ANCHORAGE, Alaska — After several recent house fires across Alaska, state officials are reminding homeowners to practice fire safety. Eight Alaskans have died due to fires this year, and the Anchorage Fire Department says it sees more fire-related incidents in winter.
The most recent fire happened at about 7:30 a.m. in South Anchorage, near the 2500 block of Copperwood Drive. Officials say nobody was injured, but it's another reminder to be aware of fire hazards.
Neighbor Ann Chase, who witnessed the fire, said everything happened very quickly.
“They were working on the fire quickly, but there were flames and we were afraid they would jump to our house,” Chase said. “It's a really devastating thing to go through a fire, even if it's not your house, it's -- it's got an emotional impact on other people. You don't think it would; it certainly did me.”
Fire investigators say blaze started in the kitchen and was probably cooking-related -- a cause that firefighters say they expect to see more of this season.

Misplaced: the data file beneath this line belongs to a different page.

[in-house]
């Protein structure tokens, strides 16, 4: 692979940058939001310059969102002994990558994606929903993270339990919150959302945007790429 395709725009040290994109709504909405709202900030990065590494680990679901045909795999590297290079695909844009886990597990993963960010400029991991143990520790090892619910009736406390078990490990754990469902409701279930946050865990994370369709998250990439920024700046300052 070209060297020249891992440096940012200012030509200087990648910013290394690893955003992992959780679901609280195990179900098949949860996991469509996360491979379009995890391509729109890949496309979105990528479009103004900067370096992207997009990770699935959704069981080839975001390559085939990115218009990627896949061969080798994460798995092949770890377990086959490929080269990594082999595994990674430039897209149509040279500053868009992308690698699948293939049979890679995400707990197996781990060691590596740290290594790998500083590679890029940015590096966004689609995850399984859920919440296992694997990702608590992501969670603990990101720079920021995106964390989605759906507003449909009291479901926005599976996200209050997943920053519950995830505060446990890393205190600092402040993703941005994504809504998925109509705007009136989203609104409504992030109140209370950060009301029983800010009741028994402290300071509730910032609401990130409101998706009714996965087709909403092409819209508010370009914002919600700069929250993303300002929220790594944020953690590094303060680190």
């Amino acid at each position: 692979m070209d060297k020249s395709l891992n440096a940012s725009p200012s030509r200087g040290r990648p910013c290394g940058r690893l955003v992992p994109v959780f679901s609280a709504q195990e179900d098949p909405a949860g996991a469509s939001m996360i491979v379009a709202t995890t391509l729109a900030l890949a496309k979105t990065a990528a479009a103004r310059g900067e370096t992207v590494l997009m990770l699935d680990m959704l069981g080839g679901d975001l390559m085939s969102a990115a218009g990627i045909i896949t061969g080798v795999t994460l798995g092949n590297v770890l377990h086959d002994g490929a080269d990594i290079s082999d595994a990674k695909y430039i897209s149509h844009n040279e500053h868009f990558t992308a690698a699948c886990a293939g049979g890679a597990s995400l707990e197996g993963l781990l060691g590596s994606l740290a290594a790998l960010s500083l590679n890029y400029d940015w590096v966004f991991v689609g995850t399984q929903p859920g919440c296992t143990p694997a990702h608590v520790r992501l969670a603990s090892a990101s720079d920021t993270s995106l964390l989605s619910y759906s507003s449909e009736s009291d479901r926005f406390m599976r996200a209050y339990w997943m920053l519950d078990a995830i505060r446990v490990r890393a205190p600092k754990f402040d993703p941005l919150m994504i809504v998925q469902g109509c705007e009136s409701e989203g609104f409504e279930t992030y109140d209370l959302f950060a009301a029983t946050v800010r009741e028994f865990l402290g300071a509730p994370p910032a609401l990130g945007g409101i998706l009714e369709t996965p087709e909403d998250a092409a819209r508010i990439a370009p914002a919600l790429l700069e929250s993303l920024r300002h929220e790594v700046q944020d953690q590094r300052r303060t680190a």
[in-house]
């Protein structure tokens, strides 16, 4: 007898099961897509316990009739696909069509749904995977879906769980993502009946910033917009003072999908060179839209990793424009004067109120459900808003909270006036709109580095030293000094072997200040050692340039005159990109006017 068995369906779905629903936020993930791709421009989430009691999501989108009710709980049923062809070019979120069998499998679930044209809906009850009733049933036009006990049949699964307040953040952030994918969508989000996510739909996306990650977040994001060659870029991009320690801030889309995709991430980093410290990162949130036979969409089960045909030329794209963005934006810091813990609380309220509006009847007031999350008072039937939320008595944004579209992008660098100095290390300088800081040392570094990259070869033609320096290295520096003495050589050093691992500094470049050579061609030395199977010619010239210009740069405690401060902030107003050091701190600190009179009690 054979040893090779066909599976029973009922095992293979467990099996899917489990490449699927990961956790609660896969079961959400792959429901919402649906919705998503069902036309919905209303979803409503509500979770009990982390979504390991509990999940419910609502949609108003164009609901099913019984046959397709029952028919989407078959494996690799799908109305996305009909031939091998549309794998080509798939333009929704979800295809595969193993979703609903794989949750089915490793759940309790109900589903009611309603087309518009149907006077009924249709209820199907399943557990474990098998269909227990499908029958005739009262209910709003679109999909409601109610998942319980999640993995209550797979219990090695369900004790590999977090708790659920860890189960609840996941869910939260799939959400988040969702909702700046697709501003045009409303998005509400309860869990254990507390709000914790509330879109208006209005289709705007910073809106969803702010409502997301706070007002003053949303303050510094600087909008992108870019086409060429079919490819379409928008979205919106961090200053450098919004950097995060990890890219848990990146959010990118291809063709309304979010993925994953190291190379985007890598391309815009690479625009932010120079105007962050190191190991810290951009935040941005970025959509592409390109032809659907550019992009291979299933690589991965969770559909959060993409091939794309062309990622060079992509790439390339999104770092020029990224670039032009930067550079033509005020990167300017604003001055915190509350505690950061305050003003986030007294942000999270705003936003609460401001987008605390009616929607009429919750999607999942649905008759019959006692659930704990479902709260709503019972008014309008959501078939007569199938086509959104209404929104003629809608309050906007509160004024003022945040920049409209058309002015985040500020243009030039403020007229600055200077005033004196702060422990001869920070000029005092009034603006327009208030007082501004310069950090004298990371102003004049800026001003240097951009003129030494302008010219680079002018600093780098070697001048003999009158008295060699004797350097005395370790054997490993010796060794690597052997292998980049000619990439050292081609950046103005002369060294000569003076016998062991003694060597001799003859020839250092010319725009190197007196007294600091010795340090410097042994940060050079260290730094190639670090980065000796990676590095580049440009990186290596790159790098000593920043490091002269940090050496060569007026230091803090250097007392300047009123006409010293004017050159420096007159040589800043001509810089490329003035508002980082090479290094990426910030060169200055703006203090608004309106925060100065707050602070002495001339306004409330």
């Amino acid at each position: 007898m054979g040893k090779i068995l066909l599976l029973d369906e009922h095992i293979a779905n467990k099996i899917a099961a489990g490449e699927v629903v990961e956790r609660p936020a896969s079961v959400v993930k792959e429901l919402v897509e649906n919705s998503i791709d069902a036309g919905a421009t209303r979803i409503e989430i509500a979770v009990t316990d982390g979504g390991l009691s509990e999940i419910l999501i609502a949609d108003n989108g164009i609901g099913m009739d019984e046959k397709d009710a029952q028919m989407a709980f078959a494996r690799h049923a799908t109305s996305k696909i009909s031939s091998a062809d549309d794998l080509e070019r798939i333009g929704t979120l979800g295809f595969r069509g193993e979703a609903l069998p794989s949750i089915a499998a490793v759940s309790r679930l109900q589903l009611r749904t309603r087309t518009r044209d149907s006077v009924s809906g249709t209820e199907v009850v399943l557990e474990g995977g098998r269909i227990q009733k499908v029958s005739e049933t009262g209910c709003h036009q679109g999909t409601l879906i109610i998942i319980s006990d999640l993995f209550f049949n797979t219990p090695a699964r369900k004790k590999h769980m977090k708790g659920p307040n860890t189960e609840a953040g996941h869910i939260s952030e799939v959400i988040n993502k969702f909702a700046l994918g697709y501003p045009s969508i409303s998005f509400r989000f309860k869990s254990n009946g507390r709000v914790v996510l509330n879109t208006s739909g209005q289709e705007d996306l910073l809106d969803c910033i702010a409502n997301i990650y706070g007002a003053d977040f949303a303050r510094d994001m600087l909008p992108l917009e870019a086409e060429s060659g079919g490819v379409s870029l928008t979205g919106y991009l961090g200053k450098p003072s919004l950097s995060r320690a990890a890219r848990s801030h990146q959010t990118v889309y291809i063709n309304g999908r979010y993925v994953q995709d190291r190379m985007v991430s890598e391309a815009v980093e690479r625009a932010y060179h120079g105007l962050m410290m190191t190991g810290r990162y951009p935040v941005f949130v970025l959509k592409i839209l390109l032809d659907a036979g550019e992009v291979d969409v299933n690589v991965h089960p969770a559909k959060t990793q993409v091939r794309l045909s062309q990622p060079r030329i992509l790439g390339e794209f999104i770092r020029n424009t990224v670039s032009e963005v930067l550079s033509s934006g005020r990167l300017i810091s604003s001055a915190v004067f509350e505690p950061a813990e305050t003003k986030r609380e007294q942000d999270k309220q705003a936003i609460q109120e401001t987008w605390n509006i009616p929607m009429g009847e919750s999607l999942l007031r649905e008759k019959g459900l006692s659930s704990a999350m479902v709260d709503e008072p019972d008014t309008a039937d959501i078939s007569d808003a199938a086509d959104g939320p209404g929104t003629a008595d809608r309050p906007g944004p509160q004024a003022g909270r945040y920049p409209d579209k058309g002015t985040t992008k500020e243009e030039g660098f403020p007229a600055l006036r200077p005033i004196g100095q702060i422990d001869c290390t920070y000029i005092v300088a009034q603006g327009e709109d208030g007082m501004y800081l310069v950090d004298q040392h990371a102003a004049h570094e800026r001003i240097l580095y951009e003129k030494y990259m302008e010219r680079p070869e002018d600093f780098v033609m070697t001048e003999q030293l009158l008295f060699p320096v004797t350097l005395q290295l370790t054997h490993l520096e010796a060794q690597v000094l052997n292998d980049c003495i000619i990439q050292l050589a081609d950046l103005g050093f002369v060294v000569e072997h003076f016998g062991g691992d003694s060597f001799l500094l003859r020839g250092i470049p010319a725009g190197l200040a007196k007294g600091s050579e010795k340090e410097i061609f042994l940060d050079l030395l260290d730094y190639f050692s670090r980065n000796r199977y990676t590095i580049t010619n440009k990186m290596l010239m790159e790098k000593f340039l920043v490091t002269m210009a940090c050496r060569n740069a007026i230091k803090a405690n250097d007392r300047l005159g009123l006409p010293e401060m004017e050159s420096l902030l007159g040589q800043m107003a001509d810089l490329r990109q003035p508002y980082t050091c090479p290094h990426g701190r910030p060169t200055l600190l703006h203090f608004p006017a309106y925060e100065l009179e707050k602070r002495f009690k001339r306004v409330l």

“Most of the wintertime, we do see a spike up in the number of fires, and people just tend to do more things that involve burning, fireplaces and that sort of thing,” said AFD Capt. Joseph Albrecht.
According to the state, 71 percent of fire fatalities within the past two years occurred in homes that did not have working smoke alarms.
“It needs to be checked twice a year -- batteries replaced two times a year,” Albrecht said. “The main thing is, get your home appliances working; if not have a service man come out, get yourself protected with smoke detector and carbon monoxide detector.”
AFD says the state Division of Fire and Life Safety can answer any questions about smoke alarms or fire prevention at 907-746-5062.
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